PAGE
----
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Second opinions--strongly suggestive, however, of the oldtime doctor-knows-best approach (women, especially, should beware). One good point is made at the start: the two viewpoints presented here on various surgical procedures are those of the internist and of the surgeon--because surgeons tend to agree with one another. The differences arise, in short, between medical and surgical treatment. The authors, both from Yale Medical School, take up 18 medical problems usually treated by surgery, in order to: 1) teach us about the condition; 2) tell us what some options might be; or at least 3) how to go about finding some alternatives. But in many cases the authors' own attitudes are just what patients are trying to escape in looking for another opinion: they utilize some time-worn surgical sayings (gall bladder disease sufferers are generally ""fat, forty, flatulent, and female""), some adjectives that are disappearing, fortunately, from careful medical speech (""a high-strung fifty-eight-year-old woman""), and some outdated or disproven medical myths (""the uterus is not a sexual organ, per se, and has little to do with enjoyment of sex""). More disturbing, they seem to be unable to see where their attitudes may have affected their own observations. On the treatment of breast lumps, they write: ""although many surgeons claim that [the two-step procedure] is a better psychological preparation, it has been the authors' experience that many patients prefer to be managed in the more traditional fashion."" They also tend at times to forget their purpose: a chapter on hemorrhoids ends by saying that ""before surgery is suggested, the patient should be aware that there are many other alternatives""--but those alternatives have not been mentioned. For more careful attention and guidance, try the Prevention Guide to Surgery and Its Alternatives.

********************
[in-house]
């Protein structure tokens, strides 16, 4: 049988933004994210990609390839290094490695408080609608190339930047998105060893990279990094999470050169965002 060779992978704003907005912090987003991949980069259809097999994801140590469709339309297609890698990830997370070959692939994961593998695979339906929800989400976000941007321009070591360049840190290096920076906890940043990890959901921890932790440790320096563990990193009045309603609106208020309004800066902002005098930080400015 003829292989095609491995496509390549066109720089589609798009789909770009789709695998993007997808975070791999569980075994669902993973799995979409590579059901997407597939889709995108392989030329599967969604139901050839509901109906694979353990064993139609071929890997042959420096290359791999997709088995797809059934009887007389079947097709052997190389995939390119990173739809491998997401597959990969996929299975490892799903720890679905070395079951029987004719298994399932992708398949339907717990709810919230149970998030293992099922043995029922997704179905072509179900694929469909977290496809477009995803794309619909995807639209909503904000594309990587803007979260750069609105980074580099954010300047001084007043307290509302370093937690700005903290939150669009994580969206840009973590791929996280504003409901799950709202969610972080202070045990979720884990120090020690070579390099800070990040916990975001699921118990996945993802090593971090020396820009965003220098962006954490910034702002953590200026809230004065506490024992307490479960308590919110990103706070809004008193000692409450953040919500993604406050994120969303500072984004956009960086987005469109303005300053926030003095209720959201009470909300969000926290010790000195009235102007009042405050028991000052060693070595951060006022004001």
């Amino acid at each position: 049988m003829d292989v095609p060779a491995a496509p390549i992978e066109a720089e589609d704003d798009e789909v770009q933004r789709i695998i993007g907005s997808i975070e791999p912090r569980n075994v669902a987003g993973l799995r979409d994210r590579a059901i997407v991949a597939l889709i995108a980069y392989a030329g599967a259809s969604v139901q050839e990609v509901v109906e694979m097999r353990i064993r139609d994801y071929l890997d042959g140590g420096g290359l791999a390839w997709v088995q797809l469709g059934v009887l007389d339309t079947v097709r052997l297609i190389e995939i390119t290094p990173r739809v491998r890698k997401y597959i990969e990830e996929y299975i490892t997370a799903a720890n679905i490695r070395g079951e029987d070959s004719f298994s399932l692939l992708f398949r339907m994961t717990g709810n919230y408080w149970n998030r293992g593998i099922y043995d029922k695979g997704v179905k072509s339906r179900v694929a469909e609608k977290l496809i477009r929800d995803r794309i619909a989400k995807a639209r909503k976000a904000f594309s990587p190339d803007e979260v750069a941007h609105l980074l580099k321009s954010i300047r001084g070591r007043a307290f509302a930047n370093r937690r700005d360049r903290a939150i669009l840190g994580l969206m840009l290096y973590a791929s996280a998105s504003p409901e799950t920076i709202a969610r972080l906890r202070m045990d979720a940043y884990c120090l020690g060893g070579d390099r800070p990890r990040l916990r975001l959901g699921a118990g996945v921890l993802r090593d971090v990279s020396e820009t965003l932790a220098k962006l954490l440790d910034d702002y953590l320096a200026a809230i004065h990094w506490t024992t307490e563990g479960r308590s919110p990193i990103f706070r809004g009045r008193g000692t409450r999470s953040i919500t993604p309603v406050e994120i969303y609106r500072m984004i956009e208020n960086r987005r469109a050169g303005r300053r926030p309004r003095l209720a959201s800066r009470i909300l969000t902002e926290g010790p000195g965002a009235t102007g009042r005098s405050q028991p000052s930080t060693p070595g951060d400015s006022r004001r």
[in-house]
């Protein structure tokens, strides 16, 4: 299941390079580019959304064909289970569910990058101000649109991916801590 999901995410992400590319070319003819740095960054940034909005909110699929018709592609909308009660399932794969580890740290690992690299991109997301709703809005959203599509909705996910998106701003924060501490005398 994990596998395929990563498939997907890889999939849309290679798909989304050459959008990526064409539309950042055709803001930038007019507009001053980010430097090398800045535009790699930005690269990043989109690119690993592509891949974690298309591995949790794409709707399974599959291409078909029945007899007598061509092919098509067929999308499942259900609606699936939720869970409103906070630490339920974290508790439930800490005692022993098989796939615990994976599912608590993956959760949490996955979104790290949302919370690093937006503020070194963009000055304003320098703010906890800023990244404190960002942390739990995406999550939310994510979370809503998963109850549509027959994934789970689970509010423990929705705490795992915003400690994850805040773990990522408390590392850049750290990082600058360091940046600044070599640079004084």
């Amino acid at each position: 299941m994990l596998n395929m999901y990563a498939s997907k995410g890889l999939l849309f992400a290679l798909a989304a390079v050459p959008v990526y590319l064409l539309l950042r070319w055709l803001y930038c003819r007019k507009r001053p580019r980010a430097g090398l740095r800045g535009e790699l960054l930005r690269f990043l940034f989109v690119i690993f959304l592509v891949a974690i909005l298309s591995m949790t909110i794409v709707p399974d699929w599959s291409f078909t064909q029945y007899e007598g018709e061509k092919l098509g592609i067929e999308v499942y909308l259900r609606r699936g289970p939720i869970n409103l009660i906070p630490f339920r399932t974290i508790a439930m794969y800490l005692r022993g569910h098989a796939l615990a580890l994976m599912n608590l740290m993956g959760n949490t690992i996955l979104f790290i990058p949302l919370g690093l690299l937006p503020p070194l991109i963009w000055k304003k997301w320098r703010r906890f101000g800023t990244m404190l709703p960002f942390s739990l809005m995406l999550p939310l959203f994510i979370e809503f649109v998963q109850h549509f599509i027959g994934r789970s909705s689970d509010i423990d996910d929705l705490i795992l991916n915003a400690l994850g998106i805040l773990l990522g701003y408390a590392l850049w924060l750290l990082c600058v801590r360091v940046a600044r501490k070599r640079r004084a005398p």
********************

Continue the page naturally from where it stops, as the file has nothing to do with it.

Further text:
Pub Date: April 21st, 1981
Publisher: Macmillan